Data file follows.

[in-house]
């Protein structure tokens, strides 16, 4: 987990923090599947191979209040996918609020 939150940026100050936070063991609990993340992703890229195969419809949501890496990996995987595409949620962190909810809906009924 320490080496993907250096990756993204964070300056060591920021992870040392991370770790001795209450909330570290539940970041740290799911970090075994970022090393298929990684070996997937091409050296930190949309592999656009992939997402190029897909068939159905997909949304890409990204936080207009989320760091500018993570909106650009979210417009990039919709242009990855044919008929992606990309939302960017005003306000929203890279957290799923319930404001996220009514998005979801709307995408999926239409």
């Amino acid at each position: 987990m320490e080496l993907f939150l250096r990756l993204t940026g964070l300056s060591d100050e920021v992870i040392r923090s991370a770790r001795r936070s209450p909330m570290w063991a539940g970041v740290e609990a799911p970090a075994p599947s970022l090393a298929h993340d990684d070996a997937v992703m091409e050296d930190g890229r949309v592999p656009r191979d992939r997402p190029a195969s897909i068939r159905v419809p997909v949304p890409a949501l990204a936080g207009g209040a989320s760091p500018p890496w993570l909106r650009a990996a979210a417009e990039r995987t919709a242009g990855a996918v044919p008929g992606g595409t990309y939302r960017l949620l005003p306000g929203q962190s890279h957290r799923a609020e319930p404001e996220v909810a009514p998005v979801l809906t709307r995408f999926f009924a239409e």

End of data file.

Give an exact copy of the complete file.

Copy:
[in-house]
């Protein structure tokens, strides 16, 4: 987990923090599947191979209040996918609020 939150940026100050936070063991609990993340992703890229195969419809949501890496990996995987595409949620962190909810809906009924 320490080496993907250096990756993204964070300056060591920021992870040392991370770790001795209450909330570290539940970041740290799911970090075994970022090393298929990684070996997937091409050296930190949309592999656009992939997402190029897909068939159905997909949304890409990204936080207009989320760091500018993570909106650009979210417009990039919709242009990855044919008929992606990309939302960017005003306000929203890279957290799923319930404001996220009514998005979801709307995408999926239409």
């Amino acid at each position: 987990m320490e080496l993907f939150l250096r990756l993204t940026g964070l300056s060591d100050e920021v992870i040392r923090s991370a770790r001795r936070s209450p909330m570290w063991a539940g970041v740290e609990a799911p970090a075994p599947s970022l090393a298929h993340d990684d070996a997937v992703m091409e050296d930190g890229r949309v592999p656009r191979d992939r997402p190029a195969s897909i068939r159905v419809p997909v949304p890409a949501l990204a936080g207009g209040a989320s760091p500018p890496w993570l909106r650009a990996a979210a417009e990039r995987t919709a242009g990855a996918v044919p008929g992606g595409t990309y939302r960017l949620l005003p306000g929203q962190s890279h957290r799923a609020e319930p404001e996220v909810a009514p998005v979801l809906t709307r995408f999926f009924a239409e």